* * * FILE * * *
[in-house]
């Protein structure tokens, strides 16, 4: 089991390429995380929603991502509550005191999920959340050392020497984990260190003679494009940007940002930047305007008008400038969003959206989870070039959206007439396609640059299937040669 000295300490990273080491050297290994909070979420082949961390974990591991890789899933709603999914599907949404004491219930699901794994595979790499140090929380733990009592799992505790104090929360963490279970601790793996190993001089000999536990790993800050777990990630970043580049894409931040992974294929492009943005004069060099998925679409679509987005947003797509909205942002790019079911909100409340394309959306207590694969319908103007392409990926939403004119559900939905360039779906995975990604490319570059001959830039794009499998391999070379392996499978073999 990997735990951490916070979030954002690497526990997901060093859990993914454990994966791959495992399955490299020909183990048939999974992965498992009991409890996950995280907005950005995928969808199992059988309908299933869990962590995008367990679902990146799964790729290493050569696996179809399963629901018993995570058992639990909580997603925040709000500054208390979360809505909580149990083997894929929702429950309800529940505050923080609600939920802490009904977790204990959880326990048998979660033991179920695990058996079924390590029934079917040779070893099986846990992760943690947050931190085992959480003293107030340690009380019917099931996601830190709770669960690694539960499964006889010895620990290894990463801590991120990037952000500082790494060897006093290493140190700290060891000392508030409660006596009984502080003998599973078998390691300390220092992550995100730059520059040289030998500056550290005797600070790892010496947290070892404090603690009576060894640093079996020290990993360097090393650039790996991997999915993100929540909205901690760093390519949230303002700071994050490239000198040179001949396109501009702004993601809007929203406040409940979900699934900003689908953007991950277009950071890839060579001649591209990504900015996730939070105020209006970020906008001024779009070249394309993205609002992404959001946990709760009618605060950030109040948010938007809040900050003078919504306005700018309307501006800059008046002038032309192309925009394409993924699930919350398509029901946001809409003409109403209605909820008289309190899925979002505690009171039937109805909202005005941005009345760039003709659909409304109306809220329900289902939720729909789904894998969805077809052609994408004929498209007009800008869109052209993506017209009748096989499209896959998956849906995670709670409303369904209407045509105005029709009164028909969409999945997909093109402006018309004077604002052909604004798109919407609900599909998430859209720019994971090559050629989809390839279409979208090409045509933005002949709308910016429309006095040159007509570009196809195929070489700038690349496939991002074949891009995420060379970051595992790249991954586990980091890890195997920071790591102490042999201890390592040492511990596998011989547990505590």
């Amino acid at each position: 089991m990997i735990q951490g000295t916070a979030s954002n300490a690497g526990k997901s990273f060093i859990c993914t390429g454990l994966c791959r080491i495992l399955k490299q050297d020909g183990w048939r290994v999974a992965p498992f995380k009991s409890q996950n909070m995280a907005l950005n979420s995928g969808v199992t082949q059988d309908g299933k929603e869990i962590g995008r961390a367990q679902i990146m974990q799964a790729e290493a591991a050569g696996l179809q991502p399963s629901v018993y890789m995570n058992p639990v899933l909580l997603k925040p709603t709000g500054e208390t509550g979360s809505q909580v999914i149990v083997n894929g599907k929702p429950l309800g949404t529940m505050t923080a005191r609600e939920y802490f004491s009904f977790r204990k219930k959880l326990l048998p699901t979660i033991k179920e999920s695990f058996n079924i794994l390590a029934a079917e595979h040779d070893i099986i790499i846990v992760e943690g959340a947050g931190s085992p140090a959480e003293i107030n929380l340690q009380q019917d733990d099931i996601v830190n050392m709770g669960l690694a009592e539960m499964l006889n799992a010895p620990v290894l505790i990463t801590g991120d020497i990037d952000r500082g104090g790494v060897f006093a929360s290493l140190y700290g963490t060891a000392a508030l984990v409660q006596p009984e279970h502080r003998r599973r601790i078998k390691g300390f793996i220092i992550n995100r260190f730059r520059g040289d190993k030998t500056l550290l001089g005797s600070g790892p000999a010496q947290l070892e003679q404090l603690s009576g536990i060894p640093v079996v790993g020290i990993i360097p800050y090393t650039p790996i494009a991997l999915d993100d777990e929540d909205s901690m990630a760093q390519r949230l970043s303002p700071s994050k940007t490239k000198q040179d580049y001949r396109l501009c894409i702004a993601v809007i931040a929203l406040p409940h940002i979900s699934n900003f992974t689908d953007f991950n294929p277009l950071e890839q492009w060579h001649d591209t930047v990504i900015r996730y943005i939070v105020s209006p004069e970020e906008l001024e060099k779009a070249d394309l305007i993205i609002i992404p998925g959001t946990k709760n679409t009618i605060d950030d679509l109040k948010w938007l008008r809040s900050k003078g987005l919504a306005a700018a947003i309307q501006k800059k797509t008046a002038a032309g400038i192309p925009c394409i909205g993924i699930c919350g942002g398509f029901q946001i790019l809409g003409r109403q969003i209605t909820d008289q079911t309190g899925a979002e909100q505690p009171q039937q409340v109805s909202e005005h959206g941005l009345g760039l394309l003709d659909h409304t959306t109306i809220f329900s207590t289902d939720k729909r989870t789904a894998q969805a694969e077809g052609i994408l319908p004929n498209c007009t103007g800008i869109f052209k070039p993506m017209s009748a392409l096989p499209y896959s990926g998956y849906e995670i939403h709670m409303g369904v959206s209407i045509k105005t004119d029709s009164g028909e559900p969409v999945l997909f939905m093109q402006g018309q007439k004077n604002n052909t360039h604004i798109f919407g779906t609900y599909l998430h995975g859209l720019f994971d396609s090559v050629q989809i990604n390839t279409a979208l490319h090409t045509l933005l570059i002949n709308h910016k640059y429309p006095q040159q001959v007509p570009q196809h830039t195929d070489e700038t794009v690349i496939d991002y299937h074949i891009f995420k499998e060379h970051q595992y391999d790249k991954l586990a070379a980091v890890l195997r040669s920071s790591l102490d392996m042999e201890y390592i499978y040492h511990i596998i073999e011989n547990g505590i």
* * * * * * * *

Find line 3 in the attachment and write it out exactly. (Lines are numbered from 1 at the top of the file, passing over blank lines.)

């Amino acid at each position: 089991m990997i735990q951490g000295t916070a979030s954002n300490a690497g526990k997901s990273f060093i859990c993914t390429g454990l994966c791959r080491i495992l399955k490299q050297d020909g183990w048939r290994v999974a992965p498992f995380k009991s409890q996950n909070m995280a907005l950005n979420s995928g969808v199992t082949q059988d309908g299933k929603e869990i962590g995008r961390a367990q679902i990146m974990q799964a790729e290493a591991a050569g696996l179809q991502p399963s629901v018993y890789m995570n058992p639990v899933l909580l997603k925040p709603t709000g500054e208390t509550g979360s809505q909580v999914i149990v083997n894929g599907k929702p429950l309800g949404t529940m505050t923080a005191r609600e939920y802490f004491s009904f977790r204990k219930k959880l326990l048998p699901t979660i033991k179920e999920s695990f058996n079924i794994l390590a029934a079917e595979h040779d070893i099986i790499i846990v992760e943690g959340a947050g931190s085992p140090a959480e003293i107030n929380l340690q009380q019917d733990d099931i996601v830190n050392m709770g669960l690694a009592e539960m499964l006889n799992a010895p620990v290894l505790i990463t801590g991120d020497i990037d952000r500082g104090g790494v060897f006093a929360s290493l140190y700290g963490t060891a000392a508030l984990v409660q006596p009984e279970h502080r003998r599973r601790i078998k390691g300390f793996i220092i992550n995100r260190f730059r520059g040289d190993k030998t500056l550290l001089g005797s600070g790892p000999a010496q947290l070892e003679q404090l603690s009576g536990i060894p640093v079996v790993g020290i990993i360097p800050y090393t650039p790996i494009a991997l999915d993100d777990e929540d909205s901690m990630a760093q390519r949230l970043s303002p700071s994050k940007t490239k000198q040179d580049y001949r396109l501009c894409i702004a993601v809007i931040a929203l406040p409940h940002i979900s699934n900003f992974t689908d953007f991950n294929p277009l950071e890839q492009w060579h001649d591209t930047v990504i900015r996730y943005i939070v105020s209006p004069e970020e906008l001024e060099k779009a070249d394309l305007i993205i609002i992404p998925g959001t946990k709760n679409t009618i605060d950030d679509l109040k948010w938007l008008r809040s900050k003078g987005l919504a306005a700018a947003i309307q501006k800059k797509t008046a002038a032309g400038i192309p925009c394409i909205g993924i699930c919350g942002g398509f029901q946001i790019l809409g003409r109403q969003i209605t909820d008289q079911t309190g899925a979002e909100q505690p009171q039937q409340v109805s909202e005005h959206g941005l009345g760039l394309l003709d659909h409304t959306t109306i809220f329900s207590t289902d939720k729909r989870t789904a894998q969805a694969e077809g052609i994408l319908p004929n498209c007009t103007g800008i869109f052209k070039p993506m017209s009748a392409l096989p499209y896959s990926g998956y849906e995670i939403h709670m409303g369904v959206s209407i045509k105005t004119d029709s009164g028909e559900p969409v999945l997909f939905m093109q402006g018309q007439k004077n604002n052909t360039h604004i798109f919407g779906t609900y599909l998430h995975g859209l720019f994971d396609s090559v050629q989809i990604n390839t279409a979208l490319h090409t045509l933005l570059i002949n709308h910016k640059y429309p006095q040159q001959v007509p570009q196809h830039t195929d070489e700038t794009v690349i496939d991002y299937h074949i891009f995420k499998e060379h970051q595992y391999d790249k991954l586990a070379a980091v890890l195997r040669s920071s790591l102490d392996m042999e201890y390592i499978y040492h511990i596998i073999e011989n547990g505590i």